what is waldorf education

Can We Train the Imagination?

Last week, I had the pleasure of sharing time with our team in New York and our partner Floris Books. As we sat around a table and shared ideas about our work, I shared how our work is more than about selling books.

A collection of beautiful children’s book enlivened the space between us as if to remind us all that imagination can be nurtured and trained. Much of our society has lost its way in educating children. It has removed the vibrant energy of diving into the work of great authors and allowing those words and imagery to sink deep down into the consciousness of our children. It has replaced that process of planting the seeds of imagination that will someday grow into innovation and leadership, with a method based on fact training and mental problem-solving.

But what can we do to bring back the richness of an education that values and promotes the training of the imagination? We can fill our children’s shelves with well-crafted books that speak to their creativity through imagery through words.

We can share those books as a family, no matter the age of your children and allow them to slip into a world where they need no particular skill only an open mind and heart. Without imagination we cannot perceive, construct, and birth what is needed in the future. We need to take moments every day to train our imaginations, and there is no better prescription than that of a well-crafted book.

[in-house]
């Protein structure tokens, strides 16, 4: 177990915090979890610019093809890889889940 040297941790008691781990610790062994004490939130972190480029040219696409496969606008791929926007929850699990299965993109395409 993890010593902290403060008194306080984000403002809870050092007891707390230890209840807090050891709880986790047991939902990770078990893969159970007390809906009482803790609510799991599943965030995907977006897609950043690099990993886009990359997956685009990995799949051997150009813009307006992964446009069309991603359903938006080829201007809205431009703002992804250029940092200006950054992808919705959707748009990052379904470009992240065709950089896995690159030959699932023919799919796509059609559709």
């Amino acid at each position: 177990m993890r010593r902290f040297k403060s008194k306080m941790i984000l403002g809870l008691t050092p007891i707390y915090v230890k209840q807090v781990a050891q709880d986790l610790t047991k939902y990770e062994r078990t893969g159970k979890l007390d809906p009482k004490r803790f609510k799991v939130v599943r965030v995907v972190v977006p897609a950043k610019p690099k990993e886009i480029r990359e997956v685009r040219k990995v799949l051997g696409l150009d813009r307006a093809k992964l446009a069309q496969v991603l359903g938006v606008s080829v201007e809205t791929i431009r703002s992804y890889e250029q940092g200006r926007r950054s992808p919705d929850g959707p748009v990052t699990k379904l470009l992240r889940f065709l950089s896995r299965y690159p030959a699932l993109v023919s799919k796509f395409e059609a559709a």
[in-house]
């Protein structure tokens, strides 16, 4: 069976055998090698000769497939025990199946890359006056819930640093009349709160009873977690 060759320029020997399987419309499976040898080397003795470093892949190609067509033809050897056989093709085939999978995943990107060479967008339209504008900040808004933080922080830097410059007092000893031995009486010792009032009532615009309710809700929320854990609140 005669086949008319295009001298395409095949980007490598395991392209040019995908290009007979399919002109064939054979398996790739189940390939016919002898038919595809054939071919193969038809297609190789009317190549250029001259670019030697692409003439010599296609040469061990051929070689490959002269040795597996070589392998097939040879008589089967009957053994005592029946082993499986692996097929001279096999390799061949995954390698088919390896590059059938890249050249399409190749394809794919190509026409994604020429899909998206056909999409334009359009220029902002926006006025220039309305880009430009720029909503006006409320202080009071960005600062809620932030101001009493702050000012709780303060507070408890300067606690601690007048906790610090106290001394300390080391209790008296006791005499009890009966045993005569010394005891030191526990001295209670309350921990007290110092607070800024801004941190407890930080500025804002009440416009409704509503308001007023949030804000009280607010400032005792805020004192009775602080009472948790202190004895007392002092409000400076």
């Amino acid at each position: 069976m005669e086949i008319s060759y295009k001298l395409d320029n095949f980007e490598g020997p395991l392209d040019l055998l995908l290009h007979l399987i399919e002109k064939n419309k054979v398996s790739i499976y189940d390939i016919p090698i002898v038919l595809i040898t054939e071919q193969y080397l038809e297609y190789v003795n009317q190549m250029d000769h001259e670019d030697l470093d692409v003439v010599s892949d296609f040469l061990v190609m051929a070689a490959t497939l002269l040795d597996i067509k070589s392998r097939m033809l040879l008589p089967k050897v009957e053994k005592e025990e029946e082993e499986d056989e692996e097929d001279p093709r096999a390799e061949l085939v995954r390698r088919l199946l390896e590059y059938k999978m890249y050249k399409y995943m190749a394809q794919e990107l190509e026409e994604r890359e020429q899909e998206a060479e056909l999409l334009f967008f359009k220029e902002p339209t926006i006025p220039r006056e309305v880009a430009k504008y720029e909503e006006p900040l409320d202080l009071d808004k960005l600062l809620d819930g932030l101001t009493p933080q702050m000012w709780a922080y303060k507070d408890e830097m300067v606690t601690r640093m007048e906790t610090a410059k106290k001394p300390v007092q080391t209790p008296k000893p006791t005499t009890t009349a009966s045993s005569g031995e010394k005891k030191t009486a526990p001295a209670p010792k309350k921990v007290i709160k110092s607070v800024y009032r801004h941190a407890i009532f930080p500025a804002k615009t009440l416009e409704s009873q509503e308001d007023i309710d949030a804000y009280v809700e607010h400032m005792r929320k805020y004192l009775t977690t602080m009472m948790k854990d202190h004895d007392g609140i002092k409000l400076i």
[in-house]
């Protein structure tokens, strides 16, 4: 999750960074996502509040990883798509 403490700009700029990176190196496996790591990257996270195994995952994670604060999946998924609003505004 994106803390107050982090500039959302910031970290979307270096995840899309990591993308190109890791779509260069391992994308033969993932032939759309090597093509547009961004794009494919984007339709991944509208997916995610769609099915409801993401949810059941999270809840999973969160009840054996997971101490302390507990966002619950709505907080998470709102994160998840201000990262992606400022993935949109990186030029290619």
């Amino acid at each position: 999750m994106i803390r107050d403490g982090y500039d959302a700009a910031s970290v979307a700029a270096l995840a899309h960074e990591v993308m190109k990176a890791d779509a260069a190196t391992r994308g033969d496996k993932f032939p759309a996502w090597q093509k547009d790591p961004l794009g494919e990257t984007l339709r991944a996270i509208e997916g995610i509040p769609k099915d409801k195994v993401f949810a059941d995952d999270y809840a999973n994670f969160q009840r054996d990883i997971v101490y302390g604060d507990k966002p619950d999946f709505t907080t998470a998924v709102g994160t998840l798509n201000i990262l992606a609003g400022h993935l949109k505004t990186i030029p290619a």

This week, we are sharing books for all ages to train our imaginations and stock our bookshelves for the lazy days of summer ahead.

Shakespeare and the New Ideals - Rudolf Steiner

Receiving Shakespeare into our minds and souls might therefore be the very stimulus to give us men and women of today the power, the inner impulse to follow ideals, to follow real, spiritual ideals. We shall see our true ideals aright if we bear in mind how transitory many modern ideals have been and are, and how magnificently firm are many old ideals that still hold their own in the world by their effectiveness.
— Rudolf Steiner, APRIL 23, 1922

Education and the Moral Life

Today we have anthropology and we have psychology.

Anthropology’s main concern is the abstract observation of the

physical aspect of the human being, while that of psychology

is the abstract observation of the human soul and spirit as

entities separate from the physical body. What is missing is the

anthroposophical perspective, which observes the human

being—body, soul, and spirit—as a unity; a point of view that

shows everywhere how and where spirit is flowing into matter,

sending its forces into material counterparts.

- Rudolf Steiner, Waldorf Education and Anthroposophy Part 2


Education and the Moral Life

Rudolf Steiner

STUTTGART — MARCH 26, 1923

Everyone involved to any degree at all in social life will certainly feel that the moral aspect is one of the most important aspects in the entire field of education. At the same time, one realizes that it is precisely this aspect that is the most subtle and difficult one to handle, for it relates to the most intimate area of education.